The WIA Adult, WIA Dislocated Worker, and WIA Youth programs replaced those
                            previously funded under the Job Training Partnership Act. The other programs include
                            Employment Service (Wagner-Peyser), Trade Adjustment Assistance Programs, Veterans’
                            Employment and Training Programs, Unemployment Insurance, Job Corps, Welfare-to-
                            Work Grant-Funded Programs, Senior Community Service Employment Program,
                            Employment and Training for Migrant and Seasonal Farm Workers, Employment and
                            Training for Native Americans, Vocational Rehabilitation Program, Adult Education and
                            Literacy, Vocational Education (Perkins Act), Community Services Block Grant, and HUD-
                            Administered Employment and Training.




                            Page 11                      GAO-03-388 Food Stamp Employment and Training Program
                           15 states we reviewed described the population as generally hard to
                           employ because they have little education, a limited work history, and are
                           prone to substance abuse problems and homelessness. The officials also
                           noted that many of these characteristics are more prevalent among
                           ABAWDs and that this group is the most difficult to serve and employ.


Food Stamp E&T             Food Stamp E&T participants comprise less than 9 percent of the food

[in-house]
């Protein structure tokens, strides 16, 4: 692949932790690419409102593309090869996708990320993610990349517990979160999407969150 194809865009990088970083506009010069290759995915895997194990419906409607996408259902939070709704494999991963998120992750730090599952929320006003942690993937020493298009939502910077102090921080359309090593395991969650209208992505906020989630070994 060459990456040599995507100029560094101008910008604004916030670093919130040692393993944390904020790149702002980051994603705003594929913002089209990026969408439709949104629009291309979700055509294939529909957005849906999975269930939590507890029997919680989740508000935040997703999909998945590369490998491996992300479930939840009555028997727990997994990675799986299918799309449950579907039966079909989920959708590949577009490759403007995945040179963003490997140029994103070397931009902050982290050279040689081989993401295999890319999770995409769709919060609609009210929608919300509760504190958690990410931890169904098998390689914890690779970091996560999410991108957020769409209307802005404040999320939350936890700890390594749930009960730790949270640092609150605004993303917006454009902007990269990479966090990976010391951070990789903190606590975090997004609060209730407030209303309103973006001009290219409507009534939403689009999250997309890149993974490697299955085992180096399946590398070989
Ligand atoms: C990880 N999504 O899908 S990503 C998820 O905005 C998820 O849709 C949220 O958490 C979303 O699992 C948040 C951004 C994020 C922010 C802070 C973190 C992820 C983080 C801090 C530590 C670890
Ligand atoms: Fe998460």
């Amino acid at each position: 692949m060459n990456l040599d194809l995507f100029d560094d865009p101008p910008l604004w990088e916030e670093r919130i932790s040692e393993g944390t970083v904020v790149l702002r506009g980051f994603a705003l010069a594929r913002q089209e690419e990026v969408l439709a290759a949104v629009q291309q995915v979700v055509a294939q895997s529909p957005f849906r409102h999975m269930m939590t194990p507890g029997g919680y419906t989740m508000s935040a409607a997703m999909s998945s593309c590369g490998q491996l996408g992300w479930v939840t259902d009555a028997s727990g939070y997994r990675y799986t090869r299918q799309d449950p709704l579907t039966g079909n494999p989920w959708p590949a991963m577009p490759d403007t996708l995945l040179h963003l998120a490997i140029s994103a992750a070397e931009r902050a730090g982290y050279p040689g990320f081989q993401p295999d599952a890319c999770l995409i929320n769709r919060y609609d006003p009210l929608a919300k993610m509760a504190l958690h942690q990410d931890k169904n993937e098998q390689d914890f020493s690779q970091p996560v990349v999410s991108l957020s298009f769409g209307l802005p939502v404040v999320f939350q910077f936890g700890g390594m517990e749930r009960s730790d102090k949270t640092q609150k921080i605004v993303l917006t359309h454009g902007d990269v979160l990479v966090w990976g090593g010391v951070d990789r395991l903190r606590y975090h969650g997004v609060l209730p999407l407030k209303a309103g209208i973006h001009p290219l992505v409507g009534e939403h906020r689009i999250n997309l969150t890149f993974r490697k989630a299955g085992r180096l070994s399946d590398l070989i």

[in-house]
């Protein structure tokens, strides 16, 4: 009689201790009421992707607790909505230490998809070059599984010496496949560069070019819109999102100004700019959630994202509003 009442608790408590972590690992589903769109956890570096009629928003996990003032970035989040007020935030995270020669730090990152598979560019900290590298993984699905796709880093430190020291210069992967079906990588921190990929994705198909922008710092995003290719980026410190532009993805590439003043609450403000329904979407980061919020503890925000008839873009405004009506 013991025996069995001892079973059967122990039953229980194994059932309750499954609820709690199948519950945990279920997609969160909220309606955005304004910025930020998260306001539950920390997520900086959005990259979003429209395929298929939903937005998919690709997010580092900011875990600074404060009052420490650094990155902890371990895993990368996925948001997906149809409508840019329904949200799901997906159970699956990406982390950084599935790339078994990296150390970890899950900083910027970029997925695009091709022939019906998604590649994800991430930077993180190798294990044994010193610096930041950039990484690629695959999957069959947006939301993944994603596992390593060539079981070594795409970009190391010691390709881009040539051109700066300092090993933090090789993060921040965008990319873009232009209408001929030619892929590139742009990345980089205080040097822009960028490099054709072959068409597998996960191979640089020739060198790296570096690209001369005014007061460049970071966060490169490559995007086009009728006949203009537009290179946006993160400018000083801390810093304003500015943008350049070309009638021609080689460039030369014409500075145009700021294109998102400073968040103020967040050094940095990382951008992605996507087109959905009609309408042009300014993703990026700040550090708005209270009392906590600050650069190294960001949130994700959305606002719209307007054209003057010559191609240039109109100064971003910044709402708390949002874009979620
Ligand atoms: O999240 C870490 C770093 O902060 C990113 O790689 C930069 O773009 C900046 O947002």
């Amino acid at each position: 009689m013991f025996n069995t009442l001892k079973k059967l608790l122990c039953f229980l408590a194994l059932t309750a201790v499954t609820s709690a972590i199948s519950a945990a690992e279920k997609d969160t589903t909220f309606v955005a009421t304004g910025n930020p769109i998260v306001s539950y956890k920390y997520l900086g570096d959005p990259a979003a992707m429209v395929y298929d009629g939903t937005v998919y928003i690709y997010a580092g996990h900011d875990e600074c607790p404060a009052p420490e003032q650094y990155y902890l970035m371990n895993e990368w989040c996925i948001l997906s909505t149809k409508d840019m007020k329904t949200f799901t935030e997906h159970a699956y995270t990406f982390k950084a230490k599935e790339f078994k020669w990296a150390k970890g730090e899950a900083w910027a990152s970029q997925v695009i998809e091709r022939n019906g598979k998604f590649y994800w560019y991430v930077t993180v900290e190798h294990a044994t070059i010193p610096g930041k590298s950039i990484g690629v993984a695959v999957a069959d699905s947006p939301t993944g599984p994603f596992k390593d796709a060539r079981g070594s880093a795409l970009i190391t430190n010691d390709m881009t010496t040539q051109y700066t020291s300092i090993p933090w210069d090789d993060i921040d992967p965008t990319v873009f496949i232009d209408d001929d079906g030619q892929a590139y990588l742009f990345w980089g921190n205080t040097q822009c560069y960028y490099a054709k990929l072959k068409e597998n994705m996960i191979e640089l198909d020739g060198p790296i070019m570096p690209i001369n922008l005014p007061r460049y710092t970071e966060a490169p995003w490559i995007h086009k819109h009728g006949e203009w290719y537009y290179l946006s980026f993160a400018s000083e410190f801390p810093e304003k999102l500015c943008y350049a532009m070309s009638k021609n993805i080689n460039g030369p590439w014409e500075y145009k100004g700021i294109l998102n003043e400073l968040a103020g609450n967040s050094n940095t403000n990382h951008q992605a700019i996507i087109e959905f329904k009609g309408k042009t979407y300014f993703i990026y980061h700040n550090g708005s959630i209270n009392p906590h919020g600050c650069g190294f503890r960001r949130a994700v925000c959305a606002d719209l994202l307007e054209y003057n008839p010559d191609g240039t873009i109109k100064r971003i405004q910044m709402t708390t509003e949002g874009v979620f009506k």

Participants Are a Small   stamp population because most food stamp recipients are exempted from
Proportion of the Food     work requirements, such as registering for work or participating in the
                           Food Stamp E&T Program. In fiscal year 2001, 91 percent of food stamp
Stamp Population and       recipients were not required to meet work requirements. Over 60 percent
Usually Receive Benefits   were exempted due to their age—most were under 18 or over 59 (see fig.
Only from the Food Stamp   3). Another 30 percent of food stamp recipients—working age adults—
Program                    were exempted, over 40 percent of whom were disabled. Other working
                           age adults were exempted because they were caring for a dependent child
                           under age 6 or because they were working at least 30 hours per week.
                           Working age adults may also have been exempted because they were
                           already complying with work requirements of other programs, such as
                           TANF. Food stamp recipients who participate in key federal cash
                           assistance programs—such as TANF, Supplemental Security Income,9 or
                           Unemployment Insurance Program—are exempt from the Food Stamp
                           E&T Program. As a result, those who participate in the Food Stamp E&T
                           Program generally do not receive any federal public cash assistance other
                           than food stamps.




                           9
                            Supplemental Security Income provides income assistance for aged, blind, or disabled
                           individuals whose income and resources fall below a certain threshold. Unemployment
                           Insurance provides temporary cash benefits to workers who lose their jobs through no
                           fault of their own and requires recipients to enroll in employment services or a job-training
                           program as a condition of eligibility.